The Mobile World Congress is one of the three most important technology fairs of the year, and although it is mainly focused on the world of smartphones, Samsung Electronics impressed many with the debut of its Samsung Connect Auto dongle. As explained in a report from The Verge via Yahoo! News, the device provides a way for owners of older cars to add LTE connectivity to their vehicles.
The Samsung Connect Auto dongle plugs into a car’s OBD II diagnostic port (most cars built in the last two decades have this port) and lets drivers monitor their vehicle’s performance as well as locate it. The report also explained that it acts as a Wi-Fi hotspot for connecting to the internet with other devices while in the vehicle.
“Samsung Connect Auto uses real-time alerts to help users improve their driving behavior, including increased fuel efficiency, while offering a Wi-Fi connection to keep passengers online while on-the-go. The solution is kept secure using Samsung KNOX, the company’s market-leading, defense-grade mobile security platform. Samsung Connect Auto provides the mass market with an affordable connected car solution that places safety and security first, while enriching in-car and out-of-car experience. Samsung Connect Auto will initially be available in the second quarter in the U.S. AT&T will be the first wireless provider of the solution in the U.S.,” Samsung wrote on the product’s description page.
— ICT Africa (@ICTAfrica1) February 21, 2016
The new dongle from Samsung provides a standard solution to car owners who lack options already offered by some manufacturers, as well as an easier way to provide smart features to cars without having a service like Android Auto or CarPlay.
Like almost all new devices being marketed by Samsung, the Korean giant has backed Tizen OS as its operating system. According to PC Mag, its price has not been revealed as of yet and it is not known how much this feature might cost on a monthly basis, but it’s estimated to be around $10 a month.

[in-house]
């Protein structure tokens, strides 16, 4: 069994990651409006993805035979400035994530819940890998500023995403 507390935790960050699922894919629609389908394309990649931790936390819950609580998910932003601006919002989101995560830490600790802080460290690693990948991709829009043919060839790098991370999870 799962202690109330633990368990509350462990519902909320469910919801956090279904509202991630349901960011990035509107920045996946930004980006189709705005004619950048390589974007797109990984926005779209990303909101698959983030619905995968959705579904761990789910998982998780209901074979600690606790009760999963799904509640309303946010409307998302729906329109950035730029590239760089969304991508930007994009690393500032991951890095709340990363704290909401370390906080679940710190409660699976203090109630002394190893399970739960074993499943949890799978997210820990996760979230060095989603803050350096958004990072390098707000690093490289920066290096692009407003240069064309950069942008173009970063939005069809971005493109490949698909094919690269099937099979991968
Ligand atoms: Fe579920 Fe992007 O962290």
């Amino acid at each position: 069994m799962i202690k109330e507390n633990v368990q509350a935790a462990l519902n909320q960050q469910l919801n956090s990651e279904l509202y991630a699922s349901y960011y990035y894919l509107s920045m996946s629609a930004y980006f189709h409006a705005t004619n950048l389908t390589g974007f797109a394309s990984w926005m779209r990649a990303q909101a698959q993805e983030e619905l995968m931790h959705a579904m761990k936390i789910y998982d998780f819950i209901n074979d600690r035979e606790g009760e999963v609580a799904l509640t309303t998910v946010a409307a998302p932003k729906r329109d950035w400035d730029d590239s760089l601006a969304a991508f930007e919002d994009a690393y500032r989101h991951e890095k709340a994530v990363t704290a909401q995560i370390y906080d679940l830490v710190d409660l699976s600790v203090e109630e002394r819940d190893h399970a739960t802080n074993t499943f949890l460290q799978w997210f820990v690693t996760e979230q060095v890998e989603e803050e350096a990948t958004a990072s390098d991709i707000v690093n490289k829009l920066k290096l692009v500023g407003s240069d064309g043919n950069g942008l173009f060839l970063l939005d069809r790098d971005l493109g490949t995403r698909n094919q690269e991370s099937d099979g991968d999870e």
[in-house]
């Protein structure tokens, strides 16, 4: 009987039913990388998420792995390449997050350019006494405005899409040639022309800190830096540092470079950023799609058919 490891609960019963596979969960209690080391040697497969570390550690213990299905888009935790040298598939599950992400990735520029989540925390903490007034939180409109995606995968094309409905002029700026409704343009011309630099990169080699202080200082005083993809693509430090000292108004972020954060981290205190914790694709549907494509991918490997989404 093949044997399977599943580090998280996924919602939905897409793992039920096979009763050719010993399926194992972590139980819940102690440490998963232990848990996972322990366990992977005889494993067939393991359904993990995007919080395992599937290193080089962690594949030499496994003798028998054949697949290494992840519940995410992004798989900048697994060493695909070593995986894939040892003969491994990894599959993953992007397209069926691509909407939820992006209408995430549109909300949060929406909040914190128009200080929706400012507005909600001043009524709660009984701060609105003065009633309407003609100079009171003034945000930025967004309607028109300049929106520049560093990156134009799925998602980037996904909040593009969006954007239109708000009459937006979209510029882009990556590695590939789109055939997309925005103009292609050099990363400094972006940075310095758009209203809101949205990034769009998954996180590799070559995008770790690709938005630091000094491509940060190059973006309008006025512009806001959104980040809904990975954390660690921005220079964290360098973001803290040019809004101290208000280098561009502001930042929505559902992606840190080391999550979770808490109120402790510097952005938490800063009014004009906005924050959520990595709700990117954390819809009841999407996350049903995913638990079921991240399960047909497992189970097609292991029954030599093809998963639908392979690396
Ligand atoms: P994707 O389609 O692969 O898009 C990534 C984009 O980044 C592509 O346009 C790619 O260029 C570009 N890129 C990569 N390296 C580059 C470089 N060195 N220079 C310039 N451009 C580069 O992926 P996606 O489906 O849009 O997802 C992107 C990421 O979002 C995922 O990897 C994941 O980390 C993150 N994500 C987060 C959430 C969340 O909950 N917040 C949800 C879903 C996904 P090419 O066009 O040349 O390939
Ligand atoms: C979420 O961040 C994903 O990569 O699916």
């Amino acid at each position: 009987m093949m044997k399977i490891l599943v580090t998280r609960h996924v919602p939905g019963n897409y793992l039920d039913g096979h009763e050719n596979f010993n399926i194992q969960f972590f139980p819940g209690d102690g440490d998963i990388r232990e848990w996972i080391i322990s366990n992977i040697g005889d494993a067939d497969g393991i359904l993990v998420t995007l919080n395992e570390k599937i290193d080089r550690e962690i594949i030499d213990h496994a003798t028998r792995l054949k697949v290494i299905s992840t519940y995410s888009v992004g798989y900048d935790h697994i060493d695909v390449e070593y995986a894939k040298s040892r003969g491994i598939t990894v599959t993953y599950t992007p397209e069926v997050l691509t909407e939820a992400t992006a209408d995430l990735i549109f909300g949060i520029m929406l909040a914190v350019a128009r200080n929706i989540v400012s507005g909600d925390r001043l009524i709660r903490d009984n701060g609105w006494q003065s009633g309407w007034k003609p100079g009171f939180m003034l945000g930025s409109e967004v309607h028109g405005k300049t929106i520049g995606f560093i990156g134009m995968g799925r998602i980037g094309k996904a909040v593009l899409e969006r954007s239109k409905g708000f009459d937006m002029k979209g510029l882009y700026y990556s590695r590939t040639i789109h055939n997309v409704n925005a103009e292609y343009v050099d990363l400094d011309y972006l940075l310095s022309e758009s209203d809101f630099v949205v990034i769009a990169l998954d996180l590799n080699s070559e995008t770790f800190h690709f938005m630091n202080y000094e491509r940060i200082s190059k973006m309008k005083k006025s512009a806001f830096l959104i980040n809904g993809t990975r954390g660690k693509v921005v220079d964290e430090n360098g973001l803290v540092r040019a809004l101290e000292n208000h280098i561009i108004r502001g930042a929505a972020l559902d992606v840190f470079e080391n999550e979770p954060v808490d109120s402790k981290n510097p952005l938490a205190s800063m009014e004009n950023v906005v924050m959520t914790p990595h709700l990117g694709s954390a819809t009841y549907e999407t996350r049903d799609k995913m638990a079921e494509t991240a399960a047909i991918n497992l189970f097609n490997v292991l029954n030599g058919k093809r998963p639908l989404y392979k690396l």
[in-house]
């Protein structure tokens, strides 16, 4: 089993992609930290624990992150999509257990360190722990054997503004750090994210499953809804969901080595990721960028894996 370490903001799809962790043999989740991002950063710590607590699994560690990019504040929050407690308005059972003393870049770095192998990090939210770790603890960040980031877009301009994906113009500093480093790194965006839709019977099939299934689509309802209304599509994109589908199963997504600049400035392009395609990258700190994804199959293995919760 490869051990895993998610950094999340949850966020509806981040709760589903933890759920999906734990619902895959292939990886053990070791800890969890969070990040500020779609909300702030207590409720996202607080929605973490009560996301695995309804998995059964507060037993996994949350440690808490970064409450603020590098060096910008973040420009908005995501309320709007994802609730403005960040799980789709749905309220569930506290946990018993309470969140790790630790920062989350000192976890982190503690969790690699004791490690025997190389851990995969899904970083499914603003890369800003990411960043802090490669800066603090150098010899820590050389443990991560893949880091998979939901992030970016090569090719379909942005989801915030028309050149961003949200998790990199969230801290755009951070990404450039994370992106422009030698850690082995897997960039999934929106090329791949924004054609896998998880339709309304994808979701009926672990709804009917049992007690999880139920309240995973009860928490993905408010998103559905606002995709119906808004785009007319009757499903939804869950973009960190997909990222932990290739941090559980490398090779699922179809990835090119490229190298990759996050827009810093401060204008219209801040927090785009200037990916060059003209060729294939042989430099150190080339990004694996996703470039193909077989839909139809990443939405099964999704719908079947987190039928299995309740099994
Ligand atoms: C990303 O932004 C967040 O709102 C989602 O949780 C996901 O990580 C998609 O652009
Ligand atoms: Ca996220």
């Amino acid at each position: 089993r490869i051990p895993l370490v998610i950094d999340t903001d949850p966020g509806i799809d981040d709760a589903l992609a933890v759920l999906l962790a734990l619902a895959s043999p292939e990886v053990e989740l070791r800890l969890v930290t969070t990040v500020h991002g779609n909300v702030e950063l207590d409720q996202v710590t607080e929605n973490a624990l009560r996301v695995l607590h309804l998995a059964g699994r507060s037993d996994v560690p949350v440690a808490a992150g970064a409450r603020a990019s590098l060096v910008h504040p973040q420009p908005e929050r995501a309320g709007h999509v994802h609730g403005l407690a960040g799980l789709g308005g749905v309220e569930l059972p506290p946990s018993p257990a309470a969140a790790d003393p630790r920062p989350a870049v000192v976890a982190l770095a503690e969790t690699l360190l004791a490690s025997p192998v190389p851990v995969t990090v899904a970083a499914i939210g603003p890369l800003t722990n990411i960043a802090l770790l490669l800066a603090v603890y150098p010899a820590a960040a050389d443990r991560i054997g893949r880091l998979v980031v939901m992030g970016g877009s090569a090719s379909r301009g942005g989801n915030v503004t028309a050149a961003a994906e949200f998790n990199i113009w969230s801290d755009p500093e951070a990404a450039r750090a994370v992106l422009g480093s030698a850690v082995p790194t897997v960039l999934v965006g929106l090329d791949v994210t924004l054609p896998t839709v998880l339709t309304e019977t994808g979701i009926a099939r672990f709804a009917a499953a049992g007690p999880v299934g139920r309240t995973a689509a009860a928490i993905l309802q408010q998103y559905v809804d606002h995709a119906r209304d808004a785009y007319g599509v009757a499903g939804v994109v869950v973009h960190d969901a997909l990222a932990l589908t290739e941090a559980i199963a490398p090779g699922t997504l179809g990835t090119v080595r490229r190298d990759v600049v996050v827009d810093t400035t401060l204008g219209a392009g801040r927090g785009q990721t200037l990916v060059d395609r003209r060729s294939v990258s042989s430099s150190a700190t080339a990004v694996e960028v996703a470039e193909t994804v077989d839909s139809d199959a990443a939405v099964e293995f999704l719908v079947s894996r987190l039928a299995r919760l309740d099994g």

Some manufacturers have long been offering the option of WiFi connectivity on their cars. Lexus, for example, offered a Hotspot device creating a WiFi network in the vehicle, based on an LTE router connected to the car. Lexus Hotspot is equipped with a SIM card reader, with WiFi data provided via a SIM card; owners are free to choose their data limit and provider. Other carmakers have also been offering similar extra amenities for a while now, but unfortunately they are sometimes too expensive.
— Verge Transportation (@vergecars) February 21, 2016
With the new Samsung Connect Auto we can not only create a WiFi network inside the car, but also have real-time access to the onboard computer. Samsung is committed to creating applications for Android and iOS that will get the data directly from the Connect Auto or cloud. The added features are many and very interesting. For example, the onboard 4G LTE data connection sends data and location to a cloud server, which offers “Find My Car” GPS functionality. According to Digital Trends, the system can also let car owners know if the car has been suddenly moved, for example by a tow truck. Travel logs and expense reports are useful for company cars and those who work on the go. A virtual mechanic watches over the car and will alert you of any work needed — from oil changes to error codes — and will then guide you to a local repair shop.
Perhaps the best feature is that this is a device that can switch on and off at will, and will be compatible with any vehicle that has the OBD-II port. The Samsung Auto Connect will be launched in the second half of this year in the United States.
[Image via Twitter]